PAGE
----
The acclaimed Grammy®-nominated woodwind quintet Imani Winds have released their latest studio album, Bruits. Composed of the talented artists Brandon Patrick George (flute), Toyin Spellman-Diaz (oboe), Mark Dover (clarinet), Jeff Scott (French horn), and Monica Ellis (bassoon), Imani Winds delivers a provocative commentary on the issues that have, and continue to, plague our country. Elucidated by the metaphorical title, “Bruits,” a medical term for an abnormal sound generated by blood flow through an obstructed artery, this album utilizes three inspiring works to describe our ongoing social and political climate, reflecting on the turmoil and strife within our country in an effort to bring about beneficial change before the damage becomes irreparable. Additional featured performers on the album include Grammy® award-winning pianist Cory Smythe, Metropolitan Opera National Council & Operalia award-winning soprano Janai Brugger, and scholar and narrator John Whittington Franklin.
Three powerful contemporary works are featured, beginning with the titular composition Bruits. As the press release states, “Bruits was written during the time of the George Zimmerman trial for the killing of a young black man named Trayvon Martin and refers to the blockage of justice inherent in the “Stand Your Ground” law.” Composed in five movements by pianist and composer Vijay Iyer, the jarring time signatures, shifting rhythms, gripping harmonic textures, and spoken words are just a few of the devices used to illustrate a difficult and heartbreaking journey that encapsulate societal issues, such as racism and armed violence. For instance, the fourth movement “Flocks” experiments with tension through sustained notes and shifting tones, building up to the words of Lucy McBath, whose son Jordan Davis was shot and killed ten months after Trayvon Martin while he sat in a car at a gas station with a friend. Such a unique mix of musical elements allows for emotional evocation that is difficult to come by in the medium of music.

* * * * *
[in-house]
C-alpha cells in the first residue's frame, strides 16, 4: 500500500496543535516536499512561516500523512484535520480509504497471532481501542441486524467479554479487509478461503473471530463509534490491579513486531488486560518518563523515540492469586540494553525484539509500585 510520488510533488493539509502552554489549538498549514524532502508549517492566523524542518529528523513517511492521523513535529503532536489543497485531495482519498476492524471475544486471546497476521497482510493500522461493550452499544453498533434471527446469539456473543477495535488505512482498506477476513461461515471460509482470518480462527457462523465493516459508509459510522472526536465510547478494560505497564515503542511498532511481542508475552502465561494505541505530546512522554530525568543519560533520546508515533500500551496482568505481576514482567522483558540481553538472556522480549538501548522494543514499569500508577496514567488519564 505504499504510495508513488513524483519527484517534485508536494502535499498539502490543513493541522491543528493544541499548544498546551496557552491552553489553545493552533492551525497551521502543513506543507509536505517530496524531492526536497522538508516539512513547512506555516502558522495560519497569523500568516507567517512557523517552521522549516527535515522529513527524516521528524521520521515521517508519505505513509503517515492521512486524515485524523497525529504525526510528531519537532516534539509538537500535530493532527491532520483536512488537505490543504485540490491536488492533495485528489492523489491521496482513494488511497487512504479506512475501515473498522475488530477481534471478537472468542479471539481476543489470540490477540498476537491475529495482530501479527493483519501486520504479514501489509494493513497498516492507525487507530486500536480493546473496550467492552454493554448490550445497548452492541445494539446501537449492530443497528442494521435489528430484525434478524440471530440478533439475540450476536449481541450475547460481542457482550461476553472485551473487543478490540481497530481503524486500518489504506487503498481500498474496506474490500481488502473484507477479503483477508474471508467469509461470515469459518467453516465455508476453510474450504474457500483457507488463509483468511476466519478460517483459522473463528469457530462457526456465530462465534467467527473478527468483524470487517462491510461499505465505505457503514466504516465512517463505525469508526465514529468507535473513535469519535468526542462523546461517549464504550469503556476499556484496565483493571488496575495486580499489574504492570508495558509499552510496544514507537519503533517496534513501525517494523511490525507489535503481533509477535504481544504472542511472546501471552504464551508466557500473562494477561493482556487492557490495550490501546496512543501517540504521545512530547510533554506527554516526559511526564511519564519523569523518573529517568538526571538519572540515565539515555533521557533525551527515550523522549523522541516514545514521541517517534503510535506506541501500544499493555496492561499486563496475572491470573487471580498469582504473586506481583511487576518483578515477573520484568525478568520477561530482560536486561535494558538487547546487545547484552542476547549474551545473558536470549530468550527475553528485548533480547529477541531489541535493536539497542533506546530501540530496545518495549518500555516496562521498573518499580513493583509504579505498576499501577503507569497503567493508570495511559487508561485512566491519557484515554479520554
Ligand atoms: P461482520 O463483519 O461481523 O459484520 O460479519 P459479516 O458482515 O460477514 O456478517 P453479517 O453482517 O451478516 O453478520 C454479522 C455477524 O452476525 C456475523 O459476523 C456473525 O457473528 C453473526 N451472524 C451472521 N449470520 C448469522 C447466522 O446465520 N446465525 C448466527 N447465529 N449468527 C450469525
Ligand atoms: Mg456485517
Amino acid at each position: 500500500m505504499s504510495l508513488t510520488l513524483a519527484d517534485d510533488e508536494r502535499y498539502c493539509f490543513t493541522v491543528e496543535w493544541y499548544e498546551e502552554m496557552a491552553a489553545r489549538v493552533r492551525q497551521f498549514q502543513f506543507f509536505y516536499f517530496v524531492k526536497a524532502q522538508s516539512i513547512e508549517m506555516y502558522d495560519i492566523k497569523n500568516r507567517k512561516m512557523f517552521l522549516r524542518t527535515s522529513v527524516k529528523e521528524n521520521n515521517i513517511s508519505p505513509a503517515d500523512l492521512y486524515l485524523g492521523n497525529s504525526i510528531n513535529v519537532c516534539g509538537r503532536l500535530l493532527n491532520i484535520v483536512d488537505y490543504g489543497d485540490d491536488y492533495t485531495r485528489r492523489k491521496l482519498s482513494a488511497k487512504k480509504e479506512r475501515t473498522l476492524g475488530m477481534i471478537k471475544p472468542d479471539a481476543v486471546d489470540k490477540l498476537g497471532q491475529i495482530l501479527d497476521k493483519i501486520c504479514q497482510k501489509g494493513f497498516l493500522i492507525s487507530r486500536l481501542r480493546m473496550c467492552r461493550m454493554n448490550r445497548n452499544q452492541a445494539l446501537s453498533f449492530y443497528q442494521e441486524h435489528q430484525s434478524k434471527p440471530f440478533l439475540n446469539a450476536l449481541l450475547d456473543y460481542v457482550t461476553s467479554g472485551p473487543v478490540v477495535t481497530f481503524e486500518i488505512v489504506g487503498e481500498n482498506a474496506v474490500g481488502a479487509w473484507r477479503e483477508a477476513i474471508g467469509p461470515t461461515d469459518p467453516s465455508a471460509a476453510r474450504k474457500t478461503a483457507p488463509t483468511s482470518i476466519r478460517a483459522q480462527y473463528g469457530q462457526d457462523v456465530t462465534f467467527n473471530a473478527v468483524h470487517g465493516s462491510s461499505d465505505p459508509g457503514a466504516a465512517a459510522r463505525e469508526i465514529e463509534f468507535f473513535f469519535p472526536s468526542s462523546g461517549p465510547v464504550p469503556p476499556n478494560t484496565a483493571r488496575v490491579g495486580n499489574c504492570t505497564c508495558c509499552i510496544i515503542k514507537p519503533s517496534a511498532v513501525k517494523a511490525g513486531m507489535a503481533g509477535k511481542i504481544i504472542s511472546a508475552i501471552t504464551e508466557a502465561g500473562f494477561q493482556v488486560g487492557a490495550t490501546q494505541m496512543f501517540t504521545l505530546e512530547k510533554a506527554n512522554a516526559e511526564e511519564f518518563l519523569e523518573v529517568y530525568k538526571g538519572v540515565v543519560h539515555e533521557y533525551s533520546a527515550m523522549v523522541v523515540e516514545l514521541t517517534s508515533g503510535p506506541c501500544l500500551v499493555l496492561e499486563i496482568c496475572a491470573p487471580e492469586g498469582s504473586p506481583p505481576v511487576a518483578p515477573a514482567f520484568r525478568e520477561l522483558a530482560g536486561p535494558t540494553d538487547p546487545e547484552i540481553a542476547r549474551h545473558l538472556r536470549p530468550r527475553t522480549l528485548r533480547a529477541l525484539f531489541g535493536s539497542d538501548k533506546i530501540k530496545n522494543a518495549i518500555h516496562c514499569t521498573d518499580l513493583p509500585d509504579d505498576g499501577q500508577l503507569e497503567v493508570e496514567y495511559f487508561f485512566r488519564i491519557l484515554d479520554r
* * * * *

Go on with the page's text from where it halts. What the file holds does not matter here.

The Light Is The Same, composed by Indian-American composer Reena Esmail, is the second work in the album. This track utilizes varying intonation and tonal layering, depicting two very different Hindustani raags, Vachaspati and Yaman, blending to beautifully illustrate how contrasting ideas can come together in harmony.
The final piece, Sometimes, is a three movement composition written by Frederic Rzewski in tribute to Dr. John Hope Franklin, a Black historian best known for his writings that detailed the evolution of the social and economic freedoms of African Americans. The composition was commissioned by Duke University in 2015 as part of its centennial celebration of Dr. Franklin’s life, and features his son, John Whittington Franklin, as narrator. Additionally, the three movements are deconstructions of the spiritual “Sometimes I Feel Like a Motherless Child,” featuring the text from the poem “God to the Hungry Child,” sung by the talented soprano Janai Brugger.
Bruits is a compelling album that not only identifies the continuing inequities in our society but also provides meaningful and thought-provoking solutions in both unique and familiar ways. These works encourage diversification and edification in ways I haven’t experienced in a singular album, making Bruits an album I believe worth at least a few complete listens from beginning to end, in addition to sharing with your loved ones afterwards.
Reviewed by Jared Walker